The rest of the universe — 70 percent — is something even more crazy, called dark energy. It appears to be some kind of energy that's inherent to empty space, and it acts to push the universe apart, speeding up its expansion. Like dark matter, dark energy is another big mystery.
"Other than the fact that we don't quite understand 95 percent of the universe, we're doing really well," jokes Bennett.
All of the world's leading theoreticians, who write whole books about the universe, just have to live with this state of affairs. "You're entitled to say, if you're so smart, why don't you tell me what that dark matter is? And I'll have to confess I don't know," says Jim Peebles, Albert Einstein professor of science, emeritus and professor of physics, emeritus at Princeton University.
He's not depressed, however, that so much of the universe remains unknown. "I think I'd be depressed if everything were nearly all known," says Peebles, "but I don't feel any danger of that happening."
Is our universe the only one?
Let's face it; people tend to be pretty self-centered. "If you look back at the history of astronomy, you know, we used to think that the Earth was the center of the solar system. Everything was about us," says Bennett.
Even when we figured out that Earth went around the sun, and the sun was part of the Milky Way galaxy, we thought our galaxy was the center of the universe. "Then we learned no, it's just one galaxy out of hundreds of billions of galaxies out there," he notes.
With that track record in mind, it's natural to wonder whether our whole universe isn't so special — if it's just one among many. "We don't know yet," says Bennett, "but it's very possible."
Given that scientists believe the seed that started our universe may have spontaneously popped into existence through a kind of quantum weirdness, that presents an obvious question: If that could happen once, why not more than once? "So then you have this kind of array of universes in which ours is not unique," says Bennett.
How many universes could there be?
"A really, really big number," says Carroll.
But since everything we can observe and poke and prod is, by definition, part of our universe, it's unclear how we could ever detect some other universe. This is why some thinkers worry that pondering the so-called multiverse is more like philosophy than science. It's sort of fun to think about whether our universe is solitary, and it's a legitimate question, says Peebles, "but since we'll never be able to answer it, I can't get very excited."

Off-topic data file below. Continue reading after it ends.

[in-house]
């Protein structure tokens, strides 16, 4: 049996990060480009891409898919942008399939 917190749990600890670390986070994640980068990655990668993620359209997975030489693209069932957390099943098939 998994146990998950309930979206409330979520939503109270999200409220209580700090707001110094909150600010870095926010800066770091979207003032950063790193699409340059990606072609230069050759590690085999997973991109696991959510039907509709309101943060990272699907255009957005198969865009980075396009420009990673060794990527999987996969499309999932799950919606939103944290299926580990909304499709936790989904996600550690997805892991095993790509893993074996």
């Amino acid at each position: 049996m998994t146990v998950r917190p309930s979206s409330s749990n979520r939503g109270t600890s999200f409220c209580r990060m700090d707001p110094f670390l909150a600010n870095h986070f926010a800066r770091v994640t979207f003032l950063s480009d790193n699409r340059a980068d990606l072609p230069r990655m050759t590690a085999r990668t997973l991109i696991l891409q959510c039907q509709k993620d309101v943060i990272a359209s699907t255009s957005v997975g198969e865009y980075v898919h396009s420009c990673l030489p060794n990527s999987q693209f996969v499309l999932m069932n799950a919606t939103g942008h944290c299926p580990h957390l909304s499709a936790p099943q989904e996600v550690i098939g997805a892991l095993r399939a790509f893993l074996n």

But maybe this idea could be testable. Imagine if you had two universes that were expanding and ran into each other, says Bennett. If another universe bumped into ours, there could be ways to tell. In fact, there have been efforts to search the skies for evidence of that kind of impact, but there's no sign it ever happened. Which might be a good thing, since that kind of event "would be very dangerous at least for people in one of the universes or the other because one of them would probably be destroyed," Bennett says.
How will the universe end?
"Some say the world will end in fire, some say in ice," wrote Robert Frost in his famous poem Fire and Ice. He favored fire but, hedging his bet, added that:
I think I know enough of hate
To say that for destruction ice
Is also great
And would suffice.
These days, most astrophysicists are guessing the universe will end as cold as ice.
The universe, which started out hot and dense, has been expanding and cooling for nearly 14 billion years. We now know it's actually expanding faster and faster. "This is like hyperdrive on the cooling," says Bennett. "So it's the ice solution. Everything would grow dimmer and dimmer; you would stop seeing things in the sky; everything would grow dark and cold."
As everything gets farther and farther apart, each particle of the universe will eventually end up completely alone. It all sounds bleak.
But, cheer up! Ending with fire is still possible.
Since dark energy is pushing the universe to expand faster and faster, and physicists don't know what dark energy is, it's possible that it might just decay or go away, making our expanding universe slow down. "Maybe even reverse its course for all we know, and then what? Then we go back to kind of a fiery end," says Levin. She explains that everything would fly back together toward a big crunch, which is like the big bang happening in reverse.
Fire or ice, either way, the end is coming. But not for a long while. "We think it will be at least a quadrillion years before the last star burns out," says Carroll, noting that this is 1,000 trillion years.
Our own sun will burn out way sooner, in about 5 billion years. Though Carroll says that's kind of a parochial concern, when you consider that our Milky Way galaxy has around 100 billion stars and is just one of trillions of galaxies.
"So we are not significant on the cosmic scale. We are not important to the universe. That's the bad news," says Carroll. The good news is that, even with our puny brains, we've managed to figure that out.